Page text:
Sunday, April 26, 2015

The Birds Are Blowing In

With all of the great reports lately Jones Beach sure looked like the place to be this am April 23. Phil Jabiru and I got an early start on this balmy day. Balmy indeed, as with temps in the 40's and a brisk wind, I had to put on both the heavy jacket and light jacket I had brought. Who repealed spring?

We crossed paths with Bob Prothonotary on our way to check and see if the Whimbrels reported yesterday were still present. Nope. But he later called to alert us to an Orchard Oriole just found by the Coast Guard station. It too was trying to avoid the wind. YB1.

Orchard Oriole

After getting some pix, we joined with him and Bob ‘Neo’ Tropical Cormorant { there are WAY too many birders named Bob, I call for a moratorium!} and we all perused the median. Lots of y-rumps, and wind, but not a lot else. We all departed for hopefully birdier pastures.
Yellow-rumped Warbler
I convinced Phil to go to MNSC yet again for another try at Tricolored Heron. I am a sucker for punishment. Maybe they should call it the Trying Heron? Lots of Ibis, wind, and disappointment; so we went to Hempstead lake.

We caught up with the two Bobs again, and walked around in the cold. It took a while but we found a mixed flock in an area of less wind. We then got some intel from Ed Thrasher about a White-eyed Vireo he had seen earlier, and we headed off to that location to look for it.

Bob Prothonotary heard it first and with the four of us looking we spied first some movement and then the bird in a bunch of multiflora rose. It posed as well as a nervous little bird can in a tangle of vegetation, which limited photographic opportunity for me.  After this fellow, it appeared we had exhausted the birdy opportunities here and we decided to relocate again. YB2.

We reconvened at Valley Stream State Park, a place I had heretofore never been prior to this year. I had however remarked about it on a few occasions, as I pass by it on a frequent basis. It all comes back to my theory that birders tend to follow the reports, and the observation that I have ‘discovered’ {for myself} some beautiful places as a result of chasing the birds that had been reported there. I wouldn’t categorize this place as beautiful, but the habitat is intriguing with its two streams flowing through it.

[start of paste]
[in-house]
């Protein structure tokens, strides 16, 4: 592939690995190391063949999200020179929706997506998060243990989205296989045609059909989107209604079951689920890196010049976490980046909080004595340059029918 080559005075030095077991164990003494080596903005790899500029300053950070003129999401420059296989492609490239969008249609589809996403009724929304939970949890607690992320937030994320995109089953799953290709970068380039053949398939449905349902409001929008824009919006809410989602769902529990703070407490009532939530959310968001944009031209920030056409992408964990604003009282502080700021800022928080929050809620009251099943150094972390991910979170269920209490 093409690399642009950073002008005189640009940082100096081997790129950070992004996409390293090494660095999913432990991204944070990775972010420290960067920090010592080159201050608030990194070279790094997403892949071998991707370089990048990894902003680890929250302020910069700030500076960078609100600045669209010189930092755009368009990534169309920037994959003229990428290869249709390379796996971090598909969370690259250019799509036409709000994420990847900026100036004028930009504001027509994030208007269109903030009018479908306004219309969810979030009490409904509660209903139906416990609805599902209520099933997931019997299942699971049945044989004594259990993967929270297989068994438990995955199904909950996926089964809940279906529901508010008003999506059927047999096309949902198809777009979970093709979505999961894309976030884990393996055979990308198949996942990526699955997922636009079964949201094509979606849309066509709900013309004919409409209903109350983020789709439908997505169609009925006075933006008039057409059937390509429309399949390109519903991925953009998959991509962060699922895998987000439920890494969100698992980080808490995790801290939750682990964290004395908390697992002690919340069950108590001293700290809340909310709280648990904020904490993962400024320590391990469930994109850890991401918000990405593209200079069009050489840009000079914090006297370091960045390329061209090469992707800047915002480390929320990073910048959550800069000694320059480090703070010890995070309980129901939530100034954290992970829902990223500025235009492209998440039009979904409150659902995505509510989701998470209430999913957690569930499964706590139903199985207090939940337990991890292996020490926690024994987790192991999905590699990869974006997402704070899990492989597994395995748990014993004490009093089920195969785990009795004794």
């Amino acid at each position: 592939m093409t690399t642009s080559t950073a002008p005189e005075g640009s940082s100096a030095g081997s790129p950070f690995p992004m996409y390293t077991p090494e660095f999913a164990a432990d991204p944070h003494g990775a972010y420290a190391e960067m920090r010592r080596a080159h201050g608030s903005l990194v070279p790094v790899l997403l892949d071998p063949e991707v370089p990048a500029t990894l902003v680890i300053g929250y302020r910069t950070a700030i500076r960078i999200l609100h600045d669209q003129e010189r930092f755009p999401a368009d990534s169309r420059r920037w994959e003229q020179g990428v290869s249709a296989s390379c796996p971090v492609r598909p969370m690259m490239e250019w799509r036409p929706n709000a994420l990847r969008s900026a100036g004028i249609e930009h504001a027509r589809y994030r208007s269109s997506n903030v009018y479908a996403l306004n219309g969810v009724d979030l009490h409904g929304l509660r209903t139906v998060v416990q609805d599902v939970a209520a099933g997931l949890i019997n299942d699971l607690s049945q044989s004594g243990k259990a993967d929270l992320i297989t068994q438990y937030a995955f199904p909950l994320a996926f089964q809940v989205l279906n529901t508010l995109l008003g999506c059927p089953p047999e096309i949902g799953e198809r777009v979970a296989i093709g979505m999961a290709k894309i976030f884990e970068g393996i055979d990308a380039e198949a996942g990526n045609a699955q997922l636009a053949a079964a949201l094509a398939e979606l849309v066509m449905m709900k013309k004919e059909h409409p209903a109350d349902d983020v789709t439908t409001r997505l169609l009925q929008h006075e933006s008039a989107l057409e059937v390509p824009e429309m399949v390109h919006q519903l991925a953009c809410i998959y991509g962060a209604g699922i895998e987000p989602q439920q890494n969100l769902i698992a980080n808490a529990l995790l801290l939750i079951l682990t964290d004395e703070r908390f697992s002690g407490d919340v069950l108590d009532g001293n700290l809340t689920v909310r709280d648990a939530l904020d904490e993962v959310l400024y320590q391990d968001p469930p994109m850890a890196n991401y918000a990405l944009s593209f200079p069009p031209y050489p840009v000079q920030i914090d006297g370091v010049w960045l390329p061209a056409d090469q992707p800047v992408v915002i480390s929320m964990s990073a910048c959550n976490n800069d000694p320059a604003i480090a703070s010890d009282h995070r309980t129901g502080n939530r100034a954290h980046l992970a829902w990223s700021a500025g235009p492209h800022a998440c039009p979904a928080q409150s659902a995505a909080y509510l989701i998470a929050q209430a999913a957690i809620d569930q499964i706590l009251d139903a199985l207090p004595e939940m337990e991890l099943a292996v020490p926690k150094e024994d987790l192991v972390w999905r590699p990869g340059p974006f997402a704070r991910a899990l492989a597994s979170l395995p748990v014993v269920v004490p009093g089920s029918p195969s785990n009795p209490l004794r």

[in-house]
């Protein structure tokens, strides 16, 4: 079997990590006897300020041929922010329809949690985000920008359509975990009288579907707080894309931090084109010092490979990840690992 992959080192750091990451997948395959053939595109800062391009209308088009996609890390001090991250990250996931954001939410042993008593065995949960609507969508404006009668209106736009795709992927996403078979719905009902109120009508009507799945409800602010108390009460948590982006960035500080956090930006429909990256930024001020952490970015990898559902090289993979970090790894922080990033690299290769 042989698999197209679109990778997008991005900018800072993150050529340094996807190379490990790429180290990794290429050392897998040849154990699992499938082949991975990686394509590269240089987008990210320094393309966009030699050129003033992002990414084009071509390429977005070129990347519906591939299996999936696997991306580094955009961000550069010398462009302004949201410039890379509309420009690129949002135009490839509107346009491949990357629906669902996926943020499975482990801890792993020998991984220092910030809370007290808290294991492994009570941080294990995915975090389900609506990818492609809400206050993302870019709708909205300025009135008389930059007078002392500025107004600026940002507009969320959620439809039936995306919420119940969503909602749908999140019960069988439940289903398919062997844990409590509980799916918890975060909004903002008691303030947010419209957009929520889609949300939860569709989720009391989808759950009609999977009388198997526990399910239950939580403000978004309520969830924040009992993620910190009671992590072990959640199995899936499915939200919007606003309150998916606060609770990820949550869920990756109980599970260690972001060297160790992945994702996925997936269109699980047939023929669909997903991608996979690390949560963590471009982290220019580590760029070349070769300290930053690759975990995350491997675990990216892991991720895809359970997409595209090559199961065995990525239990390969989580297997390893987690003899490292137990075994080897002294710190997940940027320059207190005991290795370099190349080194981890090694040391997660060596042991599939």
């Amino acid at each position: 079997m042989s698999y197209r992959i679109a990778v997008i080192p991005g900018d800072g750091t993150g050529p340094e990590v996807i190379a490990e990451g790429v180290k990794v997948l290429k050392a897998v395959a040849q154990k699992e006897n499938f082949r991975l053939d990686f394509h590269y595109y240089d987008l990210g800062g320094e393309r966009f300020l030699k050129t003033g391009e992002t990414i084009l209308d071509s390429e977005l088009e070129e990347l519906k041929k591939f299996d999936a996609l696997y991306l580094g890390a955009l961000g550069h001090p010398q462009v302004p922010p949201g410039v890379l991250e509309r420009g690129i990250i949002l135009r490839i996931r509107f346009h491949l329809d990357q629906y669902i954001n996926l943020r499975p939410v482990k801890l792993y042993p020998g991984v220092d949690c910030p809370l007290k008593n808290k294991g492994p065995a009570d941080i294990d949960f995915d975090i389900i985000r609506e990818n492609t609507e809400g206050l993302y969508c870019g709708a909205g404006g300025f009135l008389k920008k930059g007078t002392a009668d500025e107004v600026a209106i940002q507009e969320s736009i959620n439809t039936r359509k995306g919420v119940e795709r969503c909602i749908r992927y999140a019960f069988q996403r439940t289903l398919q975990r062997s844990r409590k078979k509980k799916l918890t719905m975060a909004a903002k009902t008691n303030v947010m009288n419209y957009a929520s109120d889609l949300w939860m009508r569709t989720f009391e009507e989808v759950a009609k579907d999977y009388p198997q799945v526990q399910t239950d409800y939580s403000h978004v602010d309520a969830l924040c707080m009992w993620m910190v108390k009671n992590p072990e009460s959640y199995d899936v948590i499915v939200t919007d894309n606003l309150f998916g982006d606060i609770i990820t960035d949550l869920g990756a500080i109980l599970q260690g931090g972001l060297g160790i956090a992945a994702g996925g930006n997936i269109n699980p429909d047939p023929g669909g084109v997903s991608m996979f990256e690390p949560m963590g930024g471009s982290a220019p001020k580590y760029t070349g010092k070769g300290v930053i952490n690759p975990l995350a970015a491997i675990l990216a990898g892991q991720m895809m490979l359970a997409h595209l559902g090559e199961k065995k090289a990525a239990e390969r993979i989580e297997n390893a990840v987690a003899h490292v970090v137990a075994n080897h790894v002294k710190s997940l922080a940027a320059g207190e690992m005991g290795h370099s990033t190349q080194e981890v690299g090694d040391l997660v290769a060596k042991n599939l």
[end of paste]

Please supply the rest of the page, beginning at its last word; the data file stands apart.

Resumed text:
One would think that birds would be evenly distributed, yet it always happens that they tend to be clustered in certain areas. At times it is obvious they are working as a mixed flock of birds, but at other times it just seems that they congregate in the same locations. This prompted a discussion amongst ourselves as to why two places with the same apparent habitat will have one be full of birds while the other so much less occupied. What do the birds know that we don’t?

We walked around one stream, then over to the other where Bob P. was hoping for a reported Northern Waterthrush.  We walked the length of the stream over an impressively large bed of lesser celandine which was in bloom. Pine and Palm Warblers were about as expected, as were Gnatcatchers. Further down the path things started picking up, with a Blue-headed Vireo and then a Warbling Vireo for 2 more YBs.

Blue-headed Vireo
Continuing on I saw a large bird fly up and into a tree, which revealed itself to be the most washed out Black-crowned Night Heron we collectively had ever seen. So much so that we studied it in the poor lighting to make sure it was not a Yellow-crowned.

Black-crowned Night Heron
And then it got more interesting, as I spotted movement across the bank that turned out to be a Immature type Redstart. Then a Yellow Warbler appeared and it seemed we had really hit a nice active area.

Of course working our way to the end and back we still had not found the Northern Waterthrush until another sweep downstream, but the two Bobs didn’t alert Phil and I as they thought we already had it. I eventually glimpsed it after much effort, but Phil did not.

All in all productive day with 7 year birds - the birding is heating up if not the temperature!

No comments: